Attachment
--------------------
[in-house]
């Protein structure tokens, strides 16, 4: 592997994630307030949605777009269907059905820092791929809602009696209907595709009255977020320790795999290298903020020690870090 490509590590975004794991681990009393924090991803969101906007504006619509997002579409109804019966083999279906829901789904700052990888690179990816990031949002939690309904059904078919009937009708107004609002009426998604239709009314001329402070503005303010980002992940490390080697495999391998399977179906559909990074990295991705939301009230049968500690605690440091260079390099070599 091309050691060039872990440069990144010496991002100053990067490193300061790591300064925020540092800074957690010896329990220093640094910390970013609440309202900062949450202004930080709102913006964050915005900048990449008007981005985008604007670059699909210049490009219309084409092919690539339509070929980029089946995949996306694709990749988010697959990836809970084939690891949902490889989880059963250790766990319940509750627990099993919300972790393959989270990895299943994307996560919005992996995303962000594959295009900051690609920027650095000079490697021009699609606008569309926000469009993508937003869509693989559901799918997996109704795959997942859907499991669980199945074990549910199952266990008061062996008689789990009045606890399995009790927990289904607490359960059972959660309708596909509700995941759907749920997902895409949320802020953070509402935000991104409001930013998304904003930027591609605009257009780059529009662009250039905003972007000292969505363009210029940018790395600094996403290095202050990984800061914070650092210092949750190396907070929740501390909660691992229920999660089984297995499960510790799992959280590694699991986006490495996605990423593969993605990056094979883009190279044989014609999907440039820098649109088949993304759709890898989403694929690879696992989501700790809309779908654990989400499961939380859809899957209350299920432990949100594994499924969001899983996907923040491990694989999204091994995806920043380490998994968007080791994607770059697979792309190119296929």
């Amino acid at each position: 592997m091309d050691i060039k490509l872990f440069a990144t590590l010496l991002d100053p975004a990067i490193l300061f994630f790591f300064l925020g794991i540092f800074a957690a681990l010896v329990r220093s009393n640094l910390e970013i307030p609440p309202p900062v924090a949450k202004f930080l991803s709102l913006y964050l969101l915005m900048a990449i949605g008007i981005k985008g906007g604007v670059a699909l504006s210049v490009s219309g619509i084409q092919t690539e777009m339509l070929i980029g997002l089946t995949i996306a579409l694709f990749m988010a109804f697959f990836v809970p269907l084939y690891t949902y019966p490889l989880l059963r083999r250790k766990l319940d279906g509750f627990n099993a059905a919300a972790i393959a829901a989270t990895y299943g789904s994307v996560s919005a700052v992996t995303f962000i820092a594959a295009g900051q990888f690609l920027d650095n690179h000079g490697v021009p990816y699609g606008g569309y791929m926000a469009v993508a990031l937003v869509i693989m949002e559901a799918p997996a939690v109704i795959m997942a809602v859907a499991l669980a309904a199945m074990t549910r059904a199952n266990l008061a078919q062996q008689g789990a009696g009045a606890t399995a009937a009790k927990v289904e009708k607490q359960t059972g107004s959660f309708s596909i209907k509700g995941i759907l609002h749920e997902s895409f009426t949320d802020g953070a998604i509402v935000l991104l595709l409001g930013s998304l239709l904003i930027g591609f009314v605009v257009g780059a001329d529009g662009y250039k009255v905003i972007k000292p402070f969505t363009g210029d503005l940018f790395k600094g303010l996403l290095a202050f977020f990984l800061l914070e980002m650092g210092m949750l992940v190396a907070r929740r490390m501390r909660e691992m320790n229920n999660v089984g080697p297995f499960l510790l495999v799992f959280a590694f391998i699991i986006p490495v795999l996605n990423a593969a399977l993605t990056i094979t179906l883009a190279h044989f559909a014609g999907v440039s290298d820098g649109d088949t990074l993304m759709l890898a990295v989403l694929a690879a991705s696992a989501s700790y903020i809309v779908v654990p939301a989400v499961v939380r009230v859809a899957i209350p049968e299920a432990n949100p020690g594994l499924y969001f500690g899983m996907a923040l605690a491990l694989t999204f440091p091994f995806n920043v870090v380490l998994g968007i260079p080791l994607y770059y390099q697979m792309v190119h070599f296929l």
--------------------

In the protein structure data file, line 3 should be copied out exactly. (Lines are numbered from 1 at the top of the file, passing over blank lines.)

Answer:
């Amino acid at each position: 592997m091309d050691i060039k490509l872990f440069a990144t590590l010496l991002d100053p975004a990067i490193l300061f994630f790591f300064l925020g794991i540092f800074a957690a681990l010896v329990r220093s009393n640094l910390e970013i307030p609440p309202p900062v924090a949450k202004f930080l991803s709102l913006y964050l969101l915005m900048a990449i949605g008007i981005k985008g906007g604007v670059a699909l504006s210049v490009s219309g619509i084409q092919t690539e777009m339509l070929i980029g997002l089946t995949i996306a579409l694709f990749m988010a109804f697959f990836v809970p269907l084939y690891t949902y019966p490889l989880l059963r083999r250790k766990l319940d279906g509750f627990n099993a059905a919300a972790i393959a829901a989270t990895y299943g789904s994307v996560s919005a700052v992996t995303f962000i820092a594959a295009g900051q990888f690609l920027d650095n690179h000079g490697v021009p990816y699609g606008g569309y791929m926000a469009v993508a990031l937003v869509i693989m949002e559901a799918p997996a939690v109704i795959m997942a809602v859907a499991l669980a309904a199945m074990t549910r059904a199952n266990l008061a078919q062996q008689g789990a009696g009045a606890t399995a009937a009790k927990v289904e009708k607490q359960t059972g107004s959660f309708s596909i209907k509700g995941i759907l609002h749920e997902s895409f009426t949320d802020g953070a998604i509402v935000l991104l595709l409001g930013s998304l239709l904003i930027g591609f009314v605009v257009g780059a001329d529009g662009y250039k009255v905003i972007k000292p402070f969505t363009g210029d503005l940018f790395k600094g303010l996403l290095a202050f977020f990984l800061l914070e980002m650092g210092m949750l992940v190396a907070r929740r490390m501390r909660e691992m320790n229920n999660v089984g080697p297995f499960l510790l495999v799992f959280a590694f391998i699991i986006p490495v795999l996605n990423a593969a399977l993605t990056i094979t179906l883009a190279h044989f559909a014609g999907v440039s290298d820098g649109d088949t990074l993304m759709l890898a990295v989403l694929a690879a991705s696992a989501s700790y903020i809309v779908v654990p939301a989400v499961v939380r009230v859809a899957i209350p049968e299920a432990n949100p020690g594994l499924y969001f500690g899983m996907a923040l605690a491990l694989t999204f440091p091994f995806n920043v870090v380490l998994g968007i260079p080791l994607y770059y390099q697979m792309v190119h070599f296929l």